Information about Medicare changes for 2023 is available at For Social Security beneficiaries enrolled in Medicare, their new higher 2023 benefit amount will be available in December through the mailed COLA notice and my Social Security’s Message Center.

The Social Security Act provides for how the COLA is calculated. To read more, please visit

Follow this link to view a fact sheet on the 2023 changes.

On Sept. 2, Calif. Gov. Gavin Newsom signed S.B. 957 into law, thus placing employees of the Santa Cruz Metro (SCM) under the umbrella of the state’s Public Employment Relations Board (PERB) to foster improved relations between public employees and management.

Members of TD Local 23 pose on Labor Day 2022 with an award given to them by the Monterey Bay Central Labor Council for their efforts in getting S.B. 957 signed into law.

The law takes effect Jan. 1, 2023.

The bill was introduced in the state Senate by Sen. John Laird (D) on March 17. The bill’s advance happened because of the dedicated work of members of SMART-TD Local 23 in Santa Cruz, California State Legislative Board Director Louie Costa and General Chairperson James Sandoval (GC-SCM).

“This was a long uphill battle,” GC Sandoval said. “Louie has put in so much work and helped our local along the way in getting this done. He would sit with me for nine hours some days waiting for our bill to come up just to say he supports it too and taking the time to teach me how the process works.”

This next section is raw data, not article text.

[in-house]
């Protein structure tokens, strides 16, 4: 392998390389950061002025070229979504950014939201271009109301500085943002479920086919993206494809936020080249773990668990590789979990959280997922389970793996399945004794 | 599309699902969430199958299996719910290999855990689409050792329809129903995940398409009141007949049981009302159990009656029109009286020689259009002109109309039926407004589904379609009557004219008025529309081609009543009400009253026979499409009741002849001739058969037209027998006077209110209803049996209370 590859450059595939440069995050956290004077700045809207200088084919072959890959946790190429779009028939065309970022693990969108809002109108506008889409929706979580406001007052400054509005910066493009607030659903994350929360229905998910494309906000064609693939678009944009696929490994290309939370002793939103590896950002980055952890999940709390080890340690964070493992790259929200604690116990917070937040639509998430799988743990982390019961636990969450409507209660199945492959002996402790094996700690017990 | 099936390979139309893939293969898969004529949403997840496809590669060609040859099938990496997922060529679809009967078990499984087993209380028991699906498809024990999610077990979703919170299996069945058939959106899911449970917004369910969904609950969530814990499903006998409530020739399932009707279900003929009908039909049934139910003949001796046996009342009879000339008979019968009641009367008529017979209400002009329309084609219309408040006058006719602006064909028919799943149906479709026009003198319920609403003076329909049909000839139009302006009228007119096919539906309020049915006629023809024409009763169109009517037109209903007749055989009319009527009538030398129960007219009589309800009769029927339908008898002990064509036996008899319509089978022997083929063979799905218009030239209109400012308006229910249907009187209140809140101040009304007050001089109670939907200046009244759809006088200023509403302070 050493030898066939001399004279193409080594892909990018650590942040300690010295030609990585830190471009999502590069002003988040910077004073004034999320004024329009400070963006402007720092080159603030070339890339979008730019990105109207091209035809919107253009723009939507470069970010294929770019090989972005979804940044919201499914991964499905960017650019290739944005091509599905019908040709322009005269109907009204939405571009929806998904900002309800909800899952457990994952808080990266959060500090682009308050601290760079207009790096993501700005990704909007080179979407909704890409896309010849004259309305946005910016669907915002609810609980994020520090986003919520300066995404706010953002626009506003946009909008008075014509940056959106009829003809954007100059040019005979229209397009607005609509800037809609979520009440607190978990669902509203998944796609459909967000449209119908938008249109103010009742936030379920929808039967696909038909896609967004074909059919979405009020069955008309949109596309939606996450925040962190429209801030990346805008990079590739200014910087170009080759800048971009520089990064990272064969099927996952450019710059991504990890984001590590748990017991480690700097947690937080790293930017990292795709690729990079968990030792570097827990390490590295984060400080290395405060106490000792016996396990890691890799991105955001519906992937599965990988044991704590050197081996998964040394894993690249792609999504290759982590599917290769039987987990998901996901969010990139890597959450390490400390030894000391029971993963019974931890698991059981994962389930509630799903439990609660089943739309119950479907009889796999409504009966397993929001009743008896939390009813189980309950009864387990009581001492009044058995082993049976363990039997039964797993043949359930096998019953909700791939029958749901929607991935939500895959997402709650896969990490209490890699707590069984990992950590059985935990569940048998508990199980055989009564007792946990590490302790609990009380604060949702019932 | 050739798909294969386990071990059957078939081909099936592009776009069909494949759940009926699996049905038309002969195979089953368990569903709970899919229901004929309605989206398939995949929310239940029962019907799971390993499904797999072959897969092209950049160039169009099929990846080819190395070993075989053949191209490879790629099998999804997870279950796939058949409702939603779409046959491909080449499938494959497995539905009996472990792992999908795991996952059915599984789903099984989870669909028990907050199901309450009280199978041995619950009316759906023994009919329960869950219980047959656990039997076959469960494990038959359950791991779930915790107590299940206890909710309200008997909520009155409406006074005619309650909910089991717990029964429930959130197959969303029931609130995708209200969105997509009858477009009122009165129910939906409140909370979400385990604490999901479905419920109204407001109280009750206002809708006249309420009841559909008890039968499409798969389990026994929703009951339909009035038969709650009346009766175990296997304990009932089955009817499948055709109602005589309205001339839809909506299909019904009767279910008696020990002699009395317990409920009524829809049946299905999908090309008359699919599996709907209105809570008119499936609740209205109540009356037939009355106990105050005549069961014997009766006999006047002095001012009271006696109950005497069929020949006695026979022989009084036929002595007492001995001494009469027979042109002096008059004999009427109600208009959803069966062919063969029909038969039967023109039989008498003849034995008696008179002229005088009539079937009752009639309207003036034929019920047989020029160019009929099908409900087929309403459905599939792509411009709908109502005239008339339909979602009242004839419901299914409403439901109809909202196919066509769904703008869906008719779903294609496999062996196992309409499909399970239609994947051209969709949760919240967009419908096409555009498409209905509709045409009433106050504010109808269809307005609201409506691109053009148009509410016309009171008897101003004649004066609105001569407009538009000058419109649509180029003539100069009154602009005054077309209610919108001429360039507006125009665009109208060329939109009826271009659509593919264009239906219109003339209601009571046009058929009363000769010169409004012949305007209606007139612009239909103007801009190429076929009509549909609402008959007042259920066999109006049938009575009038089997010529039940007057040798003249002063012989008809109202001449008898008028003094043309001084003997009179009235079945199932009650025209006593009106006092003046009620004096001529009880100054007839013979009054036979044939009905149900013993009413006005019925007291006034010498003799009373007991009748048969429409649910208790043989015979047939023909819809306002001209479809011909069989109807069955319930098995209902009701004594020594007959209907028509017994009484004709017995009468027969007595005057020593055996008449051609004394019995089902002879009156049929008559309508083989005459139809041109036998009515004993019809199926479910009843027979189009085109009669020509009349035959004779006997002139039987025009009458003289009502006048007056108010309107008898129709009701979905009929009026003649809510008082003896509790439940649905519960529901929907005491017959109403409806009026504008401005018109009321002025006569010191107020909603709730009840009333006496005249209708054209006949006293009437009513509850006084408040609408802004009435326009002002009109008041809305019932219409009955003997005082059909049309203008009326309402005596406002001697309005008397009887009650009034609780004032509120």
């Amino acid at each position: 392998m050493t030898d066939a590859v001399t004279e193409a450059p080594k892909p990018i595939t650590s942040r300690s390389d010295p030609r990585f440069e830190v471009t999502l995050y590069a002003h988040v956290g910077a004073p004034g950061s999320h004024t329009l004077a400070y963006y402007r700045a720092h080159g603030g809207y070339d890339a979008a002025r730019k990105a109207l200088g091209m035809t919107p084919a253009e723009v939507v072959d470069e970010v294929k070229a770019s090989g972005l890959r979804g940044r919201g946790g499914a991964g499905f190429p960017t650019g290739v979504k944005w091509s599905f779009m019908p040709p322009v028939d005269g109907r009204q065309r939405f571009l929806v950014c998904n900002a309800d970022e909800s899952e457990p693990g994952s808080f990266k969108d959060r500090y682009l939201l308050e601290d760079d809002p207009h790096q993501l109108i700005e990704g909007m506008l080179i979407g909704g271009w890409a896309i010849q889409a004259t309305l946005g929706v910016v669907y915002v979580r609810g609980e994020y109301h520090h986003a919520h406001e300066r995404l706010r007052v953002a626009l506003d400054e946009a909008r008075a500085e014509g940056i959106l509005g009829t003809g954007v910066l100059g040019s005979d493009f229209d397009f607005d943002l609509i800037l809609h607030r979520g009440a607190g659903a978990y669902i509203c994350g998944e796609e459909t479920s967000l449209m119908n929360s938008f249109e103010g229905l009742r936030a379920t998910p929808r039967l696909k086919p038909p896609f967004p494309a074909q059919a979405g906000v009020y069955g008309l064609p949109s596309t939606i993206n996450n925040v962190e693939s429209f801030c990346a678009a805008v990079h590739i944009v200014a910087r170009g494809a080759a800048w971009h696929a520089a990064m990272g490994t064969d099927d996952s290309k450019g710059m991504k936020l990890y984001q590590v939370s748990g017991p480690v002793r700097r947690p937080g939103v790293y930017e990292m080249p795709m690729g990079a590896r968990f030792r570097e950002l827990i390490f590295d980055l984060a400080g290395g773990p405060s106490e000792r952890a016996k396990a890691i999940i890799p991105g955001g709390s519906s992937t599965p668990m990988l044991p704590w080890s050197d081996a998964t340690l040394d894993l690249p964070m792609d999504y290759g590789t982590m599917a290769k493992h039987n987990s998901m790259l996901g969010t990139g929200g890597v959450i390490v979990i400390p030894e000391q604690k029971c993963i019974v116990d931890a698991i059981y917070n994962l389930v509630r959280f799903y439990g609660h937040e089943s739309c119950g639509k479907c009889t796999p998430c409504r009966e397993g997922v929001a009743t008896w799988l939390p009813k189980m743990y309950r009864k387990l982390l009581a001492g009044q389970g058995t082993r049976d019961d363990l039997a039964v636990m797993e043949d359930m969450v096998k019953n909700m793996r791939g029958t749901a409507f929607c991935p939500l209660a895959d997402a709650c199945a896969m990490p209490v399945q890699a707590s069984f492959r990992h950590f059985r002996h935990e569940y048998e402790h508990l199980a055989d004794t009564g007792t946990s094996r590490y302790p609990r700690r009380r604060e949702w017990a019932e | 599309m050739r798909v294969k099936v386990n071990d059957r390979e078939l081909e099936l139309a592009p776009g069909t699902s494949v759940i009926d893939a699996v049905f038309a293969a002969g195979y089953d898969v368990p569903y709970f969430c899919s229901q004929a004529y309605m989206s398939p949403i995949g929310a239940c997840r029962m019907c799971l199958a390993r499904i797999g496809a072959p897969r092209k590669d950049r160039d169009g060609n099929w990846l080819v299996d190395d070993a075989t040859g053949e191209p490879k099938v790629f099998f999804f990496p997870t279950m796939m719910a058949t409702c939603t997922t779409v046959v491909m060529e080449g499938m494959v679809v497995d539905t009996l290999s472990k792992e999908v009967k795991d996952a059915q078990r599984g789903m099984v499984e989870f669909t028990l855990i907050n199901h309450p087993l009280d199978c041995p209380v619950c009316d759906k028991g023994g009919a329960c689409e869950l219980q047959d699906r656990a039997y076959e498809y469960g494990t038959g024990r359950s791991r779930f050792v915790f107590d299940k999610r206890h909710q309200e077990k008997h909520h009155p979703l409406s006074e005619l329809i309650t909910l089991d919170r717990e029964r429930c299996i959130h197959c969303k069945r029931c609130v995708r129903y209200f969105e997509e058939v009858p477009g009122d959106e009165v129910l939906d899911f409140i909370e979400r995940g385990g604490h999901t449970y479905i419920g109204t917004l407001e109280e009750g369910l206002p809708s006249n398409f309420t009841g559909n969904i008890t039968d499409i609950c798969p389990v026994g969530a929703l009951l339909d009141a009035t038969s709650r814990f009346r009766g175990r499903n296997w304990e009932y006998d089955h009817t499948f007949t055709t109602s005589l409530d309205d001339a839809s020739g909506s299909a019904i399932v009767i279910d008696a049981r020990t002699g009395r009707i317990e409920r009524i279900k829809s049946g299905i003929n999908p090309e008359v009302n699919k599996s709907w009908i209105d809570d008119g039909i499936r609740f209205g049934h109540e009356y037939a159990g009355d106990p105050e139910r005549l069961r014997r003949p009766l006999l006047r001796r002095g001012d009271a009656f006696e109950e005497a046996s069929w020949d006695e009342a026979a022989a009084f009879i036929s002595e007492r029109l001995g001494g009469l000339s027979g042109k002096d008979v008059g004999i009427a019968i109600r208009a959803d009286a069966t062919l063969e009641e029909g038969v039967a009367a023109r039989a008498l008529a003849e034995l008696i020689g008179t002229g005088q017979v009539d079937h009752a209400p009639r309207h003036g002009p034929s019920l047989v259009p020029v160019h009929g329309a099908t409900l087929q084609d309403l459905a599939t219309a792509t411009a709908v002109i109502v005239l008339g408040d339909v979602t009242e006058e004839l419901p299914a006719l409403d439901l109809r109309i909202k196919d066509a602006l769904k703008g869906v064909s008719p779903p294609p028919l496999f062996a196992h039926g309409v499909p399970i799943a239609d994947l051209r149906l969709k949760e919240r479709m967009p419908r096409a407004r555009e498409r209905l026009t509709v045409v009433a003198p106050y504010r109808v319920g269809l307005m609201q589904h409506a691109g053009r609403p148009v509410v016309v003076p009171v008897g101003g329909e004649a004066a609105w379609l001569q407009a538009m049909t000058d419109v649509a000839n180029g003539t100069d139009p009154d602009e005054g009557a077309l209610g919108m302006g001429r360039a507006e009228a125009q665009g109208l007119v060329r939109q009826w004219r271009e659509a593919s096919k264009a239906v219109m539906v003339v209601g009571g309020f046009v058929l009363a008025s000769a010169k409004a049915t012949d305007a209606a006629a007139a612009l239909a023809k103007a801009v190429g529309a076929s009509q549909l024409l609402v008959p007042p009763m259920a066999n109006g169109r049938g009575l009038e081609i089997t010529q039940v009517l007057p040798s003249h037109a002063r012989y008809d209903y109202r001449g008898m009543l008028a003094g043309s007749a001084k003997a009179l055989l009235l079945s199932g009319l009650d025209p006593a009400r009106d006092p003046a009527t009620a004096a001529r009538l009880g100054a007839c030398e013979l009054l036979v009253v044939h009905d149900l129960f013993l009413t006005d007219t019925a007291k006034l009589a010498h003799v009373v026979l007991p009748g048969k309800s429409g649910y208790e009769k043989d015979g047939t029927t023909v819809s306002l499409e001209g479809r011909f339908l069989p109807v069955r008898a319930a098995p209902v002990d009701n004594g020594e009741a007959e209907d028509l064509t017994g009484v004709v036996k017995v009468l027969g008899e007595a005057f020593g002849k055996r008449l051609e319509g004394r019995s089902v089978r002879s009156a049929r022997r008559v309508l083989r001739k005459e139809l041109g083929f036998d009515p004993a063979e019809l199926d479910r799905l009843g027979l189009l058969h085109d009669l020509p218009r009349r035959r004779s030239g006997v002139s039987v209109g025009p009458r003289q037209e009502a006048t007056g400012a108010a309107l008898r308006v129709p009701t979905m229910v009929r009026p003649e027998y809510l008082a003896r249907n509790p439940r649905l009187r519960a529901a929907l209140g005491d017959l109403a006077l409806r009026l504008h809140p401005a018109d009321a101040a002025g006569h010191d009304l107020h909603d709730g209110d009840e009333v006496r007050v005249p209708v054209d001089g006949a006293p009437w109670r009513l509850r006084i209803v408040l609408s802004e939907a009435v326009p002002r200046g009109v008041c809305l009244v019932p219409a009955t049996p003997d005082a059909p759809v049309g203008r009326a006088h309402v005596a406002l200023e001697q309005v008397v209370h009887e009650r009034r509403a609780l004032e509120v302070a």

The tenacity in seeing the bill through into law resulted in representatives of Local 23 receiving a “Rock Solid” award on Labor Day from the Monterey Bay Central Labor Council for their efforts.

The law requires that employers and employees of SCM adjudicate complaints of specified labor violations before PERB as an unfair practice instead of in superior court. By requiring the district to adjudicate claims before PERB, the bill would impose a state-mandated local program that would serve to harmonize relations between SCM management and labor.

“It removes the fight of who has more money,” Sandoval said. “PERB jurisdiction gives us free oversight to make sure Metro bargains with our union in good faith during negotiations and gives us recourse in the event Metro commits unfair labor practices.”